One of the biggest causes of deforestation of the tropics is clearing for export agriculture. Large multinational companies, as well as the farmers who sell to them, have been a hugely destructive force in the tropics. Not only do they destroy rainforests and dry forests but they also create a wave of social interaction that forces people from their subsistence lifestyle, into working for “the company”. Here they find that they are moved from place to place, often forced into debt (because they have to buy everything from the “company” store and forced to work with often-toxic agricultural chemicals. The pay is rarely enough to support a family.

The history of banana production is the history of colonialism, indentured labor and corporate control of economies and governments. It is also a history of deforestation and chemical contamination.

Rainforest Relief has embarked on a campaign to change the way bananas are grown around the world. Three of the four largest banana producers are based in the United States: Dole (formerly Standard Fruit), Chiquita and Del Monte (formerly United Fruit Company). The fourth largest producer, Noboa is based in Ecaudor.

In order to begin to influence these companies, we have decided to first work with alternative producers to help them gain some market share. We believe that only until we can point to an environmentally and socially sound alternative available in the US, can we begin to campaign to reform the big three. So, we started the ForestBanana™ Project in the Talamanca region of Costa Rica.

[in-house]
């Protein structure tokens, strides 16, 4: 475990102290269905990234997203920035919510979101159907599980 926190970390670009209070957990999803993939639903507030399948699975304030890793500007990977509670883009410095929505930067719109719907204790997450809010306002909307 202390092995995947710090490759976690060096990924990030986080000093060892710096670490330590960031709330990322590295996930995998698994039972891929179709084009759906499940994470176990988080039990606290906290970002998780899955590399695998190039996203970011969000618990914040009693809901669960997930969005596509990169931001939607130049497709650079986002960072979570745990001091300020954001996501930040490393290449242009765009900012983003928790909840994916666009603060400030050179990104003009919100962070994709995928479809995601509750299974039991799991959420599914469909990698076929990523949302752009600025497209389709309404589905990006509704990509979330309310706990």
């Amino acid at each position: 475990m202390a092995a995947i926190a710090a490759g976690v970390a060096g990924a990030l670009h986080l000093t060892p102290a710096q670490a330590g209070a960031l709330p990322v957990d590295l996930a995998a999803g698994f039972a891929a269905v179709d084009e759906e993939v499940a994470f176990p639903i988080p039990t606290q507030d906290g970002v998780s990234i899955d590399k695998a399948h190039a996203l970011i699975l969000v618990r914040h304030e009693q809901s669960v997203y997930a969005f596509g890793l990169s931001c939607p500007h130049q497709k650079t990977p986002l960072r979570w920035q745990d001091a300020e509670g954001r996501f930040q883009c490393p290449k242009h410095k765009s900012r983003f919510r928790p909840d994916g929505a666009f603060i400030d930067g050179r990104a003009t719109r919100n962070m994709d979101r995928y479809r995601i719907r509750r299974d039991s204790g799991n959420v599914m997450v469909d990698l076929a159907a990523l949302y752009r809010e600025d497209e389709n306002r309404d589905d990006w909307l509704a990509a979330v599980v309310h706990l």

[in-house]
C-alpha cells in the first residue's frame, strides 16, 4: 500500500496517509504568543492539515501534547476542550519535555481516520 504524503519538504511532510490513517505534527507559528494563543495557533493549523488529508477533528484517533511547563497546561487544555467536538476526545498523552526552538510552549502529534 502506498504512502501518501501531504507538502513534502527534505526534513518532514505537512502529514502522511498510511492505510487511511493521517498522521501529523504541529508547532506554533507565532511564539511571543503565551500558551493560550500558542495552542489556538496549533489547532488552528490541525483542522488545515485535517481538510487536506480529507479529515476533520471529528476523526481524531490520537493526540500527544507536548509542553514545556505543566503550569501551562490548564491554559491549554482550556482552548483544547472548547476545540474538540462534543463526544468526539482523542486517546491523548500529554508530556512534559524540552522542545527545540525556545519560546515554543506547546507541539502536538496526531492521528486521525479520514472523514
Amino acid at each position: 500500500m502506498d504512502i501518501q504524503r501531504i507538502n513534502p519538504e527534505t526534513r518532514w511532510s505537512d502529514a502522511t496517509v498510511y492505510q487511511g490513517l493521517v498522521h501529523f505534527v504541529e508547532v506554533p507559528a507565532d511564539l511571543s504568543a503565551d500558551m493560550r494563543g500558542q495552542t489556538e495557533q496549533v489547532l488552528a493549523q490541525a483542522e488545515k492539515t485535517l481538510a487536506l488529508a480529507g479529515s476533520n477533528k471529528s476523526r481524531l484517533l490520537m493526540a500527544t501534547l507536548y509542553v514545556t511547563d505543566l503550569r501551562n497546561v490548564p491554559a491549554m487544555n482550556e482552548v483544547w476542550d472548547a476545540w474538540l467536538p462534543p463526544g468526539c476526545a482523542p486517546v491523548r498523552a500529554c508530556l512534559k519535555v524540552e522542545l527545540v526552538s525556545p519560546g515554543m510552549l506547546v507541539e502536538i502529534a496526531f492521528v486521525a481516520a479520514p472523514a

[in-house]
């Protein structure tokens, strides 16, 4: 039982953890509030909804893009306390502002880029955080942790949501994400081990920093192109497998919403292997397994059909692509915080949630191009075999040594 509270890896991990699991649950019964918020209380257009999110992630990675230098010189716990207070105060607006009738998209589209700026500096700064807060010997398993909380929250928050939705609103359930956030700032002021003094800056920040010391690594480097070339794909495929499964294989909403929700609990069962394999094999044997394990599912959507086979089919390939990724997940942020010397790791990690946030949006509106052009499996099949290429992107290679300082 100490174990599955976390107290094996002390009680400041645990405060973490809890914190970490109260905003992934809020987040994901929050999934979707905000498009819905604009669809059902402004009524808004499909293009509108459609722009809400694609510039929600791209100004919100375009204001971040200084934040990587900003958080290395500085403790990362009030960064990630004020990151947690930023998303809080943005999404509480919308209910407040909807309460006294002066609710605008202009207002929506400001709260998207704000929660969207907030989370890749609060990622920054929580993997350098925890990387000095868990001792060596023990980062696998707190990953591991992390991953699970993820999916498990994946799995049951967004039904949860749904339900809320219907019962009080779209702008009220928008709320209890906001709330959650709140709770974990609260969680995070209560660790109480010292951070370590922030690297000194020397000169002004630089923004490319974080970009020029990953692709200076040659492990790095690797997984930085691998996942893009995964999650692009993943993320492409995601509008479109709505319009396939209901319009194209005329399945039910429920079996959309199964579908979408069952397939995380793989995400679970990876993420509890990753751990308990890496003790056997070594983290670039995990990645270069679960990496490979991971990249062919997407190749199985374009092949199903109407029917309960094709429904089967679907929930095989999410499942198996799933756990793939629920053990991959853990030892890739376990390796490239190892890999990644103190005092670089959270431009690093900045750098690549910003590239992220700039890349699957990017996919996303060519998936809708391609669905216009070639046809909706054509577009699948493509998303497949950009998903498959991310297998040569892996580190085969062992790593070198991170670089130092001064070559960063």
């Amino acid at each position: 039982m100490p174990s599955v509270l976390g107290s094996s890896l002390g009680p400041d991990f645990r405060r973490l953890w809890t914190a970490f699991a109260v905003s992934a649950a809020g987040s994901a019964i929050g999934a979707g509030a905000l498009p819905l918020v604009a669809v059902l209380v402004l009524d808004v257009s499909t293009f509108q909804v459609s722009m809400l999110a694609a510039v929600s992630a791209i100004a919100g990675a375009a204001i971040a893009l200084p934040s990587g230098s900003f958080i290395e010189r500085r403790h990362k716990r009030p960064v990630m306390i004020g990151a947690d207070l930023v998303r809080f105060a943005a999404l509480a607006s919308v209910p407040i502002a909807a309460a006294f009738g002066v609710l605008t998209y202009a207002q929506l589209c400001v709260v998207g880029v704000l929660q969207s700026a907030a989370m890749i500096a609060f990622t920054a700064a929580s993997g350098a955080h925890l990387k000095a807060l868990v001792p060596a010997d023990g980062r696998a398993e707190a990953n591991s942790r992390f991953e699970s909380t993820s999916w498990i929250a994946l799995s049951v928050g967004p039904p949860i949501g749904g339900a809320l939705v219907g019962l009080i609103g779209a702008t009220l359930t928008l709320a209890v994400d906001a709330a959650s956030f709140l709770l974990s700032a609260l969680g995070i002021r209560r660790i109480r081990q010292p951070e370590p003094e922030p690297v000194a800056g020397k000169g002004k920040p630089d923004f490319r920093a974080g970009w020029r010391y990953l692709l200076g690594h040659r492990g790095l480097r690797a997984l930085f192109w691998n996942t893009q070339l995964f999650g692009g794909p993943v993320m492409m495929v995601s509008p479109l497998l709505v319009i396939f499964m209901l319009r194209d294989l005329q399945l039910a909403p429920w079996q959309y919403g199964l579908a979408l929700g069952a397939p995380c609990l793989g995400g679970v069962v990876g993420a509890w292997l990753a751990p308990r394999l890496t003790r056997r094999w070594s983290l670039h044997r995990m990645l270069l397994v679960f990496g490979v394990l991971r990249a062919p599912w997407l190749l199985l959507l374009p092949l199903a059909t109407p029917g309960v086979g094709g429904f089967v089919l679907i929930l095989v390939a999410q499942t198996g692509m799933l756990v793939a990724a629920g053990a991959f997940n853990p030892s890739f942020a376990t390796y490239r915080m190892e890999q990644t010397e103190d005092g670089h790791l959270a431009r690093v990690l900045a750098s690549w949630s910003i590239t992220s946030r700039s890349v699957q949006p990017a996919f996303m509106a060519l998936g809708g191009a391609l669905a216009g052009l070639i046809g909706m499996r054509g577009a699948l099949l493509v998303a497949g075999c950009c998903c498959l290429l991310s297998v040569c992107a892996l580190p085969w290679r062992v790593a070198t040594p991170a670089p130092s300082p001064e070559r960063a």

Coordinated by Hilary Hensler, we are working with cooperatives of farmers growing bananas organically, under the shade of the forest canopy. These growers are for the most part farming only small portions of the land they own or control, the rest being left as montaña — undisturbed forest — to keep their flowing water fresh and keep healthy the wildlife that “works” their farms with them.

The situation with these farmers is often dire. Since for the most part they lack the infrastructure of paved roads, and in some cases, they have to transfer bananas from truck to canoe to truck again, the bananas are often bruised and handled roughly. This means that they aren’t fit for export as 'fresh', since consumers buy bananas based on appearance.

So the farmers sell their bananas for puré. The only buyer is Gerber (now part of Novartis). Often, Gerber has cut them off, leaving the growers with no market at all. Currently, Gerber is not buying from the coöps.

In order to help them diversify their market, we have assisted the farmers in construction of dryers and fabricas (processors for making vinegar). These products are being marketed to the tourist trade in nearby hotels and now banana vinegar is being sold in Whole Foods stores in the US.

To date, Rainforest Relief has funded the construction of two solar driers and a vinegar processor. So much more needs to be done.

One goal is to eventually enable some of the growers to export fresh bananas to the US. Then we will have an alternative banana for consumers to which we can point. This will make the job of campaigning to reform the industrial producers that much easier.

If, on the other hand, we find that fresh export is either not feasible, or that it will change the lifestyle of the growers in negative ways, we will move forward with the campaign armed with the realization that importing a fresh banana from farm to store in seven days sustainably is simply impossible.